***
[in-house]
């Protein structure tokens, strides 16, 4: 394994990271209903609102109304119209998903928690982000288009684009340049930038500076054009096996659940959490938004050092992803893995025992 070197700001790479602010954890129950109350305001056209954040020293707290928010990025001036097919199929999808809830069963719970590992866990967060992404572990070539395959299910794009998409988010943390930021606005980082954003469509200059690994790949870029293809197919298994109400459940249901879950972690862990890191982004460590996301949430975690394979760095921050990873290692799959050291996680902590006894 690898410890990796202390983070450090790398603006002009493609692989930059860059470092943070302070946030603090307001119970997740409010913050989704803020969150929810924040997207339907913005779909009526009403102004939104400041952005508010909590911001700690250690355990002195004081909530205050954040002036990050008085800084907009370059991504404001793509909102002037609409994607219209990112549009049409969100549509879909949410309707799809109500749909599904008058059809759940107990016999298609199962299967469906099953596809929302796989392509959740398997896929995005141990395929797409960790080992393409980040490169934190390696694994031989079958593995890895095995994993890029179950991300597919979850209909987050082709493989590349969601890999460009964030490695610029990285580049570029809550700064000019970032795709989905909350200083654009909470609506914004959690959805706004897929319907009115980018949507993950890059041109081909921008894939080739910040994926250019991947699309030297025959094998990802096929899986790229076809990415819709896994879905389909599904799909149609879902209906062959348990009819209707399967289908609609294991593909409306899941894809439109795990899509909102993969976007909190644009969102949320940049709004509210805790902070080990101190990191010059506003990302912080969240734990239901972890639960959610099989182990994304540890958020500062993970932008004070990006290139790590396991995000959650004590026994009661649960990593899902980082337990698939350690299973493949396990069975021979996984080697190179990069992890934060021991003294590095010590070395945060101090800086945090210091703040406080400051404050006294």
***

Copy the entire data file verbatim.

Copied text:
[in-house]
């Protein structure tokens, strides 16, 4: 394994990271209903609102109304119209998903928690982000288009684009340049930038500076054009096996659940959490938004050092992803893995025992 070197700001790479602010954890129950109350305001056209954040020293707290928010990025001036097919199929999808809830069963719970590992866990967060992404572990070539395959299910794009998409988010943390930021606005980082954003469509200059690994790949870029293809197919298994109400459940249901879950972690862990890191982004460590996301949430975690394979760095921050990873290692799959050291996680902590006894 690898410890990796202390983070450090790398603006002009493609692989930059860059470092943070302070946030603090307001119970997740409010913050989704803020969150929810924040997207339907913005779909009526009403102004939104400041952005508010909590911001700690250690355990002195004081909530205050954040002036990050008085800084907009370059991504404001793509909102002037609409994607219209990112549009049409969100549509879909949410309707799809109500749909599904008058059809759940107990016999298609199962299967469906099953596809929302796989392509959740398997896929995005141990395929797409960790080992393409980040490169934190390696694994031989079958593995890895095995994993890029179950991300597919979850209909987050082709493989590349969601890999460009964030490695610029990285580049570029809550700064000019970032795709989905909350200083654009909470609506914004959690959805706004897929319907009115980018949507993950890059041109081909921008894939080739910040994926250019991947699309030297025959094998990802096929899986790229076809990415819709896994879905389909599904799909149609879902209906062959348990009819209707399967289908609609294991593909409306899941894809439109795990899509909102993969976007909190644009969102949320940049709004509210805790902070080990101190990191010059506003990302912080969240734990239901972890639960959610099989182990994304540890958020500062993970932008004070990006290139790590396991995000959650004590026994009661649960990593899902980082337990698939350690299973493949396990069975021979996984080697190179990069992890934060021991003294590095010590070395945060101090800086945090210091703040406080400051404050006294």